Eyes Above The Waves

Robert O'Callahan. Christian. Repatriate Kiwi. Hacker.

Tuesday 23 August 2016

Saga Of The Exiles

When I was younger I was a huge fan of Julian May's sci-fi/fantasy Saga Of The Exiles. I've re-read some of it recently to see if it's really all that good. It is, and I highly recommend it. The setting is strong: in the not-far future, humans develop magical psychic powers and join the Milieu, a society of similarly-psychic alien races. This society's misfits are sent through a one-way time portal six million years into Earth's past --- where it turns out to be already occupied by warring alien races with similar powers. May places some deeply interesting characters into this setup, then charts their adventures over the course of the four main books and introduces more major elements. Another book, Intervention, explores the events leading from our present (well, 1980's present) to joining the Milieu, and caps off the Exiles story arc with a truly epic twist.

In my opinion, it's all very well done. May seems to be a polymath; according to Wikipedia she wrote thousands of encyclopedia articles about science, and also helped write a Catholic catechism. Along with swords, psycho-sorcery and sci-fi trappings, her stories are full of convincing geology, flora, and fauna, and she pulls in some theology too.

In addition to the books mentioned above, she wrote a "Milieu trilogy" set after the Intervention. I found these disappointing and would recommend not reading them. The main problem is that the key events in that period have already been outlined in the other books; to give the Milieu trilogy some suspense, she adds new plot elements that don't seem to fit, and then the really important events are given short shrift.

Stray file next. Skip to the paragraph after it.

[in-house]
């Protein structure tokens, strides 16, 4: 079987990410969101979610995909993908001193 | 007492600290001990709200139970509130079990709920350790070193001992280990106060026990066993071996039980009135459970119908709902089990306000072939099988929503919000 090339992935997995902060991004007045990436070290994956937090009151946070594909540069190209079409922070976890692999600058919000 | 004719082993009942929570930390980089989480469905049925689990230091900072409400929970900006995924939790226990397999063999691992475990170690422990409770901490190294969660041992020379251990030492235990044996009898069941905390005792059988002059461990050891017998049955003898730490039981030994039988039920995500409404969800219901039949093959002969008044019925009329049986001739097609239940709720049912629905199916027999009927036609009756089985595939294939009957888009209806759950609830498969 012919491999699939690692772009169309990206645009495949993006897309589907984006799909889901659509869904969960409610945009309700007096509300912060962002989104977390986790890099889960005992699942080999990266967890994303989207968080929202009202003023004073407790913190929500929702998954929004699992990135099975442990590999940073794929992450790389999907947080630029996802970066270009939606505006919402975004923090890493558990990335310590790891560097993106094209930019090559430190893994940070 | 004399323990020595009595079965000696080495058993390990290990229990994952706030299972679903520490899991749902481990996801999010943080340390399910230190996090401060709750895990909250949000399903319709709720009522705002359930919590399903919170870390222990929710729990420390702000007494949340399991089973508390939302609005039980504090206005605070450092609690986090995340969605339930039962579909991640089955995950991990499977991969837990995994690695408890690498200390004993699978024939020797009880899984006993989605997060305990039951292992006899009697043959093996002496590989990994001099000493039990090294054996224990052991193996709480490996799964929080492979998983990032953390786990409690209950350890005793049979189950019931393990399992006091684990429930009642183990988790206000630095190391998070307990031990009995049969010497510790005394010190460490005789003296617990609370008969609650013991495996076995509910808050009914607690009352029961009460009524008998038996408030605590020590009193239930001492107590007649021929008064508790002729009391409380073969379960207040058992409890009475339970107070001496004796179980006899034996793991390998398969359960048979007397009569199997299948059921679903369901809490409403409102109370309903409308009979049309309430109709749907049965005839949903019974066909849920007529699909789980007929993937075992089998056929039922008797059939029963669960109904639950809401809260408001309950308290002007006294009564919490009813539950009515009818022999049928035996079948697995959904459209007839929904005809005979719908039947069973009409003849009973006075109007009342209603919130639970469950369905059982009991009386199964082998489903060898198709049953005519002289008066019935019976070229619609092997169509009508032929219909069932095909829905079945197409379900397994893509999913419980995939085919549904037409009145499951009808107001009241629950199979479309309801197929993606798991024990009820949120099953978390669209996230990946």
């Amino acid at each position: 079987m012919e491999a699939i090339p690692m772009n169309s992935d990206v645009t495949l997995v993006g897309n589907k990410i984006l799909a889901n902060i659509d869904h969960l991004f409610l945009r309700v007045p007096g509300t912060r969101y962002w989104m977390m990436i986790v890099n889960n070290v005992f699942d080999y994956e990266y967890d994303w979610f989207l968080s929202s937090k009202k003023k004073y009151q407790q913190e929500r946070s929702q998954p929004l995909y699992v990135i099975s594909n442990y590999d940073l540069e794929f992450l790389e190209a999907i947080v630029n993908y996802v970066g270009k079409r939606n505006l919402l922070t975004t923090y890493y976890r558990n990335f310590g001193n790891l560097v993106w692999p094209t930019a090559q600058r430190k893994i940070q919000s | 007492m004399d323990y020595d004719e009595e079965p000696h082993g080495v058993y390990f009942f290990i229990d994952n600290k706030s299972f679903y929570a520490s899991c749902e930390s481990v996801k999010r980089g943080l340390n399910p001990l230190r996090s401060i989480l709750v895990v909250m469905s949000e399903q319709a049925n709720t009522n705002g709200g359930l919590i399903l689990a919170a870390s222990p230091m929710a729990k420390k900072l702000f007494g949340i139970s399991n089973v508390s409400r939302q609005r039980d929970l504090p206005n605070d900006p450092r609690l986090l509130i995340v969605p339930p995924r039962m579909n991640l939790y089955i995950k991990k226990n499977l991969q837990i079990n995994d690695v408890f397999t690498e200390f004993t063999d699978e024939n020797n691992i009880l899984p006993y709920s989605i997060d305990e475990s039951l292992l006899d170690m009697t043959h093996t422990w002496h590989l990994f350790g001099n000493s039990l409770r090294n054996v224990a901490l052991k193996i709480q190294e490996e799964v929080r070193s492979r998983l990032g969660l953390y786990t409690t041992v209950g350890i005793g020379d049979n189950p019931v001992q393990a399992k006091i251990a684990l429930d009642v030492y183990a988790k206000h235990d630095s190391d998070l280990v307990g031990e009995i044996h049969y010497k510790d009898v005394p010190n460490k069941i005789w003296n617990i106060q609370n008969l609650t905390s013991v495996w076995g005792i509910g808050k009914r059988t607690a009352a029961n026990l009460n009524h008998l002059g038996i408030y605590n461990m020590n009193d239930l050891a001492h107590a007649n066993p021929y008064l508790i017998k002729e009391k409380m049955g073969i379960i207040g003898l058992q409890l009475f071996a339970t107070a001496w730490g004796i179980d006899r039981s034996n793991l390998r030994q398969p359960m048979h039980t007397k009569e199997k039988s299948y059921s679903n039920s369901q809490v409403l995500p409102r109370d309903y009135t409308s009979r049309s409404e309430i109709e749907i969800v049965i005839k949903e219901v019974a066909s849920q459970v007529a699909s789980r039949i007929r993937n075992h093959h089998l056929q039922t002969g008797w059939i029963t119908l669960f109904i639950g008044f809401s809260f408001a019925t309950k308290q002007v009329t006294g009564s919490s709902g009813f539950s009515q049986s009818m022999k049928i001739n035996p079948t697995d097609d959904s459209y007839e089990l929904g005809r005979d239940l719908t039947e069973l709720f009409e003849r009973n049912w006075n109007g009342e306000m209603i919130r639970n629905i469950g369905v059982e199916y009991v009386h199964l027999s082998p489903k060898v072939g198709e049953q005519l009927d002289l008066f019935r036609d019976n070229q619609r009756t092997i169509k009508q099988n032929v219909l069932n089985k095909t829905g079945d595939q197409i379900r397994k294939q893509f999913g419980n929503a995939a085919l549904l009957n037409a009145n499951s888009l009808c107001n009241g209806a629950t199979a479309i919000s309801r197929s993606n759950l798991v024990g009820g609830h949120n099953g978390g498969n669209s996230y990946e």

For some reason these books seem to be less well known than contemporaneous opuses such as The Belgariad or The Chronicles of Thomas Covenant. That's a shame. I think they'd be great material for a TV series. You'd need an enormous special-effects budget, but there's lots of material to enthrall audiences (and yes, plenty of sex and violence), and more big and original ideas than the usual "Tolkien with the serial numbers filed off".


I really liked those too... I thought I was the only one
I tried re-reading The Elenium recently. It was awful and I gave up after a couple of chapters. Sparhawk was a complete Mary Sue -- strong, amazing fighter, wise, quick with a comeback, the Queen's most trusted person, etc. Also, the prose was terrible, especially the use of adverbs. Nobody walked anywhere, they walked quickly or slowly or menacingly or carefully or reluctantly or ... Once I noticed I couldn't stop seeing them everywhere.